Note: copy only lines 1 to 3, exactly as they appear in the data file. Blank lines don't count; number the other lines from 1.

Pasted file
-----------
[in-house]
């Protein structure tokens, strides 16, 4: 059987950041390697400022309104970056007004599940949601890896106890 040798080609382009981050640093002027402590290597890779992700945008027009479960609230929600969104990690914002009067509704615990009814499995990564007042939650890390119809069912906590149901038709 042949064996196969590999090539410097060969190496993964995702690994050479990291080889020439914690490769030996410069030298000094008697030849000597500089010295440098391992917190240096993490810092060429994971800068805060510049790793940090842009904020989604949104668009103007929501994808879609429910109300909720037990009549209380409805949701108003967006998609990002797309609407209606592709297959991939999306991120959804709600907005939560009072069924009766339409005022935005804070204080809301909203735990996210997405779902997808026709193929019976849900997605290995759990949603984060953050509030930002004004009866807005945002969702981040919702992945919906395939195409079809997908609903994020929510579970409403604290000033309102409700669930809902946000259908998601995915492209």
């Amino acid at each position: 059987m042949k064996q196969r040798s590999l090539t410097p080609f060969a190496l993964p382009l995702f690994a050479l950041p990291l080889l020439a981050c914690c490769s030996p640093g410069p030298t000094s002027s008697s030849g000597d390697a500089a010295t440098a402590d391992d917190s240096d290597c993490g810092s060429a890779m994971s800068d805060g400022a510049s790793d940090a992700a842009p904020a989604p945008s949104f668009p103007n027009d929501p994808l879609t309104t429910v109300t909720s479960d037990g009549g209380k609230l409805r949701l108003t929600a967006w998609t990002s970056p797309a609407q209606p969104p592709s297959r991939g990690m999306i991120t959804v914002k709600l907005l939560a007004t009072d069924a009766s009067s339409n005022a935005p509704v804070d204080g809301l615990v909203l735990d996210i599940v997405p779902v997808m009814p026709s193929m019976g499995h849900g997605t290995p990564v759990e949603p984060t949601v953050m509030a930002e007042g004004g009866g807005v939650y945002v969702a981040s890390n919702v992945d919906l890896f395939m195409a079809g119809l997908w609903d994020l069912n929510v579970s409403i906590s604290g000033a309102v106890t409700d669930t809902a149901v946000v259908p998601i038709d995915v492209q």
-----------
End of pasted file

[in-house]
């Protein structure tokens, strides 16, 4: 059987950041390697400022309104970056007004599940949601890896106890 040798080609382009981050640093002027402590290597890779992700945008027009479960609230929600969104990690914002009067509704615990009814499995990564007042939650890390119809069912906590149901038709 042949064996196969590999090539410097060969190496993964995702690994050479990291080889020439914690490769030996410069030298000094008697030849000597500089010295440098391992917190240096993490810092060429994971800068805060510049790793940090842009904020989604949104668009103007929501994808879609429910109300909720037990009549209380409805949701108003967006998609990002797309609407209606592709297959991939999306991120959804709600907005939560009072069924009766339409005022935005804070204080809301909203735990996210997405779902997808026709193929019976849900997605290995759990949603984060953050509030930002004004009866807005945002969702981040919702992945919906395939195409079809997908609903994020929510579970409403604290000033309102409700669930809902946000259908998601995915492209």
């Amino acid at each position: 059987m042949k064996q196969r040798s590999l090539t410097p080609f060969a190496l993964p382009l995702f690994a050479l950041p990291l080889l020439a981050c914690c490769s030996p640093g410069p030298t000094s002027s008697s030849g000597d390697a500089a010295t440098a402590d391992d917190s240096d290597c993490g810092s060429a890779m994971s800068d805060g400022a510049s790793d940090a992700a842009p904020a989604p945008s949104f668009p103007n027009d929501p994808l879609t309104t429910v109300t909720s479960d037990g009549g209380k609230l409805r949701l108003t929600a967006w998609t990002s970056p797309a609407q209606p969104p592709s297959r991939g990690m999306i991120t959804v914002k709600l907005l939560a007004t009072d069924a009766s009067s339409n005022a935005p509704v804070d204080g809301l615990v909203l735990d996210i599940v997405p779902v997808m009814p026709s193929m019976g499995h849900g997605t290995p990564v759990e949603p984060t949601v953050m509030a930002e007042g004004g009866g807005v939650y945002v969702a981040s890390n919702v992945d919906l890896f395939m195409a079809g119809l997908w609903d994020l069912n929510v579970s409403i906590s604290g000033a309102v106890t409700d669930t809902a149901v946000v259908p998601i038709d995915v492209q």